"The architecture and the structure of it, with the ability to hyperlink and cut and paste kind of mirrors conspiracy thinking," he said. "The medium mirrors the mindset. Everything is interconnected."
Two Kinds of Thinking
Between the ceaseless churn of cyberspace, and the desire of conspiracy theorists to construct their elaborate scenarios, it can be extremely difficult to debunk their creations, and often presents dilemmas for government officials and journalists.
When left-leaning intellectuals such as Susan Sontag, Edward Said and Noam Chomsky were critical of U.S. policy in the weeks after Sept. 11, saying that it fueled understandable anger against America in developing countries, there were cries of outrage. Even measured criticism of administration policies and questions about the progress of the war on terror from Senate leader Tom Daschle, D-S.D., drew fire as being unpatriotic.
The conspiracy theorists have gone much further than any of those critics, but except for some snide editorials regarding the French taste for anti-Americanism and Meyssan's book, they have been largely ignored by mainstream media.
One journalist who appeared on a televised panel discussion with Meyssan, Jean-Bernard Cadier, the Washington bureau chief of the French news and talk radio network, Europe 1, crystallized the difficulty of facing some of these theorists head-on when he said, "I had the feeling that the more we tried to go into his arguments, the more we helped him, because we were not fighting with the same weapons he was."
Meyssan, for instance, discounts eyewitness accounts of the airliner hitting the Pentagon, and even says the government may have put beacons on the World Trade Center towers to ensure that the hijacked jet would hit them and planted explosives in the buildings so they would be sure to collapse.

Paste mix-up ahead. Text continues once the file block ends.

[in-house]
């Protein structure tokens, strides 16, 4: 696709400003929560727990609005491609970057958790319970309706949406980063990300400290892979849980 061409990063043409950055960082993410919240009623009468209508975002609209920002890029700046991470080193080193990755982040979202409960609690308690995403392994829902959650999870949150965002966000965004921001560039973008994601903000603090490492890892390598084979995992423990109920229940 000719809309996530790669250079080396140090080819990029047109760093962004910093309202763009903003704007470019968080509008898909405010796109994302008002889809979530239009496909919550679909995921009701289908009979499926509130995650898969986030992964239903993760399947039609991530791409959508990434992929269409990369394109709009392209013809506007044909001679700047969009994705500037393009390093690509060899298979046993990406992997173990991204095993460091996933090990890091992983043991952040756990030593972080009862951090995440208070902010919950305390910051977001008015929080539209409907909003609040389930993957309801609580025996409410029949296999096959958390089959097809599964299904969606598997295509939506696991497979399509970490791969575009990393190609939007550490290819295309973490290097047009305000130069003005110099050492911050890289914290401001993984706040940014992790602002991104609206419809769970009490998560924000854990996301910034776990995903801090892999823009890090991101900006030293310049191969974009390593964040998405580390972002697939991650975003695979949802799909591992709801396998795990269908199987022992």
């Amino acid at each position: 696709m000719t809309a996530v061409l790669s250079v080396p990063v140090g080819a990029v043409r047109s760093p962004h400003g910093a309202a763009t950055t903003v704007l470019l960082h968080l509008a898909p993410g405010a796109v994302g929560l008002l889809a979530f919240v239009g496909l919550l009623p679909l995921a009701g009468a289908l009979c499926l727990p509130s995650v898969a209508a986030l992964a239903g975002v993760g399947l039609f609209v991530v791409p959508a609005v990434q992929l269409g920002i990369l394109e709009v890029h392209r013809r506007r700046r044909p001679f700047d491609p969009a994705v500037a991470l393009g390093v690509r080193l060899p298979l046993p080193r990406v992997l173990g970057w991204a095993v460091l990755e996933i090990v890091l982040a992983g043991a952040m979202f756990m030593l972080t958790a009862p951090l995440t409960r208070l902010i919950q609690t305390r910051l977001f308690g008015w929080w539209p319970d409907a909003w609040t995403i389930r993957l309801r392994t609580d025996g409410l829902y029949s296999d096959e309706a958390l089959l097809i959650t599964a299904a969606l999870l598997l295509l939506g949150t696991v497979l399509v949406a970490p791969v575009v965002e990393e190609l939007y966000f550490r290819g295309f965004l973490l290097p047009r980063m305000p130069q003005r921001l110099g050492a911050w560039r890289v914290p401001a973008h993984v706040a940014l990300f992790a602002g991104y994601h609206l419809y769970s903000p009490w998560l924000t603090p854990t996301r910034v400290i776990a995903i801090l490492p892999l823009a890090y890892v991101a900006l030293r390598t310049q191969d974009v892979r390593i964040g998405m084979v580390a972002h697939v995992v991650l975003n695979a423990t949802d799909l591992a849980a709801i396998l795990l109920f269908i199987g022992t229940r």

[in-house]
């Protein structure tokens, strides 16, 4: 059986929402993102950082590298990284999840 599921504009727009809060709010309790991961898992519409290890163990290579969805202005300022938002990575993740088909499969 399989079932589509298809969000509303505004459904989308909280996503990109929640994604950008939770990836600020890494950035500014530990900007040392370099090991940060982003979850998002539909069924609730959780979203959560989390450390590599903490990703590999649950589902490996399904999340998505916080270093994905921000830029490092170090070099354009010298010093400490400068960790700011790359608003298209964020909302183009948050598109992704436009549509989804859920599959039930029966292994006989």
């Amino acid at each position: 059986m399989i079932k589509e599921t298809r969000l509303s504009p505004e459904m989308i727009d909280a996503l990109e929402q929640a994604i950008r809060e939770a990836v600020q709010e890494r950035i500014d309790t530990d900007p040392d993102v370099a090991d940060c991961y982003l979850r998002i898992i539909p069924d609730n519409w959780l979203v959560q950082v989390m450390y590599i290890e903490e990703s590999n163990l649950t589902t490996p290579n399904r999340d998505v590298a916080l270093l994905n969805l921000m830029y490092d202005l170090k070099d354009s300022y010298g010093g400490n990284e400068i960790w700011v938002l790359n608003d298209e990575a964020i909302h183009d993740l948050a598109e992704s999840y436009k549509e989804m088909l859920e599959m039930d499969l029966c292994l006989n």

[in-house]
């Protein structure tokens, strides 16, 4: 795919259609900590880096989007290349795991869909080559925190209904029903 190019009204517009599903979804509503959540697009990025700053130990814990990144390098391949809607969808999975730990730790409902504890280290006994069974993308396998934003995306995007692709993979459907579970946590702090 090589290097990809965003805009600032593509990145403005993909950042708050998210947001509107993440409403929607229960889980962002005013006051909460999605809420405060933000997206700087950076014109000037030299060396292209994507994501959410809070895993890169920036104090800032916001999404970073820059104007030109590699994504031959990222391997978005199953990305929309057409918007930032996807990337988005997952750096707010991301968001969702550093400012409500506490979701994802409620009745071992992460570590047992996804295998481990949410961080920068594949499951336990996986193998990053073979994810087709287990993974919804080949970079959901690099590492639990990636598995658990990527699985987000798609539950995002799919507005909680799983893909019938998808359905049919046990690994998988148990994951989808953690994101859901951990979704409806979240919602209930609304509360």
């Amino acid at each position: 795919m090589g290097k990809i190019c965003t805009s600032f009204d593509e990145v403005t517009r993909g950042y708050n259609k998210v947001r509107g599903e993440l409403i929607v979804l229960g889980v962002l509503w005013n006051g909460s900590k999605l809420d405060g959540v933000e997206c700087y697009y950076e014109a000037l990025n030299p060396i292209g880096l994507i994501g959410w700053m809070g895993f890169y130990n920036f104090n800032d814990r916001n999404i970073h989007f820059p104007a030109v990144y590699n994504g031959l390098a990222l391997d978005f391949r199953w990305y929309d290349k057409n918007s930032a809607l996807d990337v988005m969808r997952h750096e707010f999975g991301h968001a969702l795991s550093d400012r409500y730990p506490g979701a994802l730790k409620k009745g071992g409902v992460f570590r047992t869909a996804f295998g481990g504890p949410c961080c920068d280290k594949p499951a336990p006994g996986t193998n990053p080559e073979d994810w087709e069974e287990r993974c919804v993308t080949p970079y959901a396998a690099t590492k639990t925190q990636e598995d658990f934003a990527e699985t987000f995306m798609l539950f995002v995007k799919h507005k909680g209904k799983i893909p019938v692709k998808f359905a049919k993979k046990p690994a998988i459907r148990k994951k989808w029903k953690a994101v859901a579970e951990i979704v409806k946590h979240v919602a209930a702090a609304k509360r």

"We tried to stick to some kind of truth and reality, and he obviously was not," Cadier said.
Some of the arguments contained in conspiracy theories are often hard to dispute, giving them the kernel they need for resilience, but just as often there is some leap, a break in the chain of logic from a series of facts to the conclusion, such as Meyssan ignoring the disappearance of an entire plane with its passengers and crew.
Other times the thinking seems to work backwards, such as in arguments that if Bush himself or his associates profited from the attacks in some way — through increased defense spending or from the opening of Afghanistan for the construction of a pipeline — then he or someone in the administration must be to blame for the events of Sept. 11.
"You have to distinguish between functionalist thinking — looking at who benefits — as opposed to causal thinking — looking at what led to an event rather than at who gains from it," LiBrizzi said.
That kind of thinking has fueled questions about possible conspiracies from his own students. He said such issues as moves by the Justice Department to gain more power for investigators and prosecutors and to curtail individual rights, and the request by the Pentagon for the largest spending increase in two decades have caused some of his students to begin to question whether the administration could have had a hand in Sept. 11.